The Ugandan parliament’s Legal and Parliamentary Affairs Committee has recommended passage of the proposed Anti-Homosexuality Bill, including retaining the death penalty.
Human Rights Watch called the development “regrettable”, and said that the committee’s report is likely to be presented to parliament today as part of a debate after which the bill could be voted on and passed.
The committee proposed a number of amendments to the October 2009 draft bill but despite the suggestion by the bill’s author, David Bahati, that the death penalty could be deleted from the legislation, the committee recommends retaining it.
It also recommends the creation of an additional crime, “conduct[ing] a marriage ceremony between persons of the same sex,” punishable by three years in prison, which was not in the original draft.
Other recommended changes include removing provisions criminalising “attempted” homosexuality, because such allegations would be very difficult to prove.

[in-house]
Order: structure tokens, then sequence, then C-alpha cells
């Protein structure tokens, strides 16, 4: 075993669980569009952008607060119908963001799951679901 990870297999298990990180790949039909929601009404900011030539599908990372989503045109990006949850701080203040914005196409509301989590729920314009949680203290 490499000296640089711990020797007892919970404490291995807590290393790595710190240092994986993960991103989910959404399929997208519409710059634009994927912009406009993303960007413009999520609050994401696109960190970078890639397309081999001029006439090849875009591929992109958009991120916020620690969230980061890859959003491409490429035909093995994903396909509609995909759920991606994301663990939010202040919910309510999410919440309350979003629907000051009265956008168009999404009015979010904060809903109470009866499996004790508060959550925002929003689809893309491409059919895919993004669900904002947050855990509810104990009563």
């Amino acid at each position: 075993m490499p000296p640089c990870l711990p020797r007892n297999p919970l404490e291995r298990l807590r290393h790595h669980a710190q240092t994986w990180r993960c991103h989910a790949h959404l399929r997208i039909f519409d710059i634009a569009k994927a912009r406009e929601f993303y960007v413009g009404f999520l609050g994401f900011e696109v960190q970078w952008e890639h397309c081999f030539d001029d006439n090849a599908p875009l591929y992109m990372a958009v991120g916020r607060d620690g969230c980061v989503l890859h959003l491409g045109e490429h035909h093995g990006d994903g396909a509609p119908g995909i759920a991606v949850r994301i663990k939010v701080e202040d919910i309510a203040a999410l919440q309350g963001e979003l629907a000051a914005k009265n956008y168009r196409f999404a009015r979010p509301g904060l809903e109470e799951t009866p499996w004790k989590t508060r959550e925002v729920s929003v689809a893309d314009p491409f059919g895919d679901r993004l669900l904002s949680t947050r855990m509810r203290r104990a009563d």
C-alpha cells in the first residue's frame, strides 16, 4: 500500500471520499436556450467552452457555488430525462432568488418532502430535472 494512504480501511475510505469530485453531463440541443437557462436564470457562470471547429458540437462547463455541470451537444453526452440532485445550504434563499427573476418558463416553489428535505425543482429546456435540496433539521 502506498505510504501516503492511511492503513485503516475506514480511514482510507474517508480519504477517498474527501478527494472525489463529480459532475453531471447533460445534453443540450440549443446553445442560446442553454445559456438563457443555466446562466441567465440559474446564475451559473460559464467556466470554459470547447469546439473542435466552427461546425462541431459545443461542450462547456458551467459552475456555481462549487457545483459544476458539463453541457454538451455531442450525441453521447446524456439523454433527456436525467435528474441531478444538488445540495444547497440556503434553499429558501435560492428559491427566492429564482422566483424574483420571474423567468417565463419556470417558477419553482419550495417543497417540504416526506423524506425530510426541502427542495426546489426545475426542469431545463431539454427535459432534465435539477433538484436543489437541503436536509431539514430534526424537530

The committee also recognised that provisions requiring anyone who knows of homosexual conduct to report to police within 24 hours would create “problems especially to professionals whose ethics include confidentiality in order to be able to carry out their functions like Doctors, Lawyers and Counsellors”.
The committee, however, did not comment on the proposed provision criminalising the “promotion of homosexuality,” which would jeopardise the work of national and international activists and organisations working to defend and promote human rights in Uganda.
According to Human Rights Watch, the committee said that it consulted with several key stakeholders in generating its recommendations, including civil society, government agencies, including the Justice Ministry, Uganda Law Reform Commission, prisons, and the Uganda Human Rights Commission.
It is not clear how many committee members participated in drafting the report. At consultations attended by Human Rights Watch, it noted that only three of the committee’s 20 members were present.
An international online petition opposing the adoption of the Anti-Homosexuality Bill has been signed by over 1.5 million people in just a few days.
While countries such as the UK and the US have condemned Uganda’s pending Anti-Homosexuality Bill, the South African government has stayed silent on the matter and has kept its openly homophobic ambassador, Jon Qwelane, in Uganda at his post.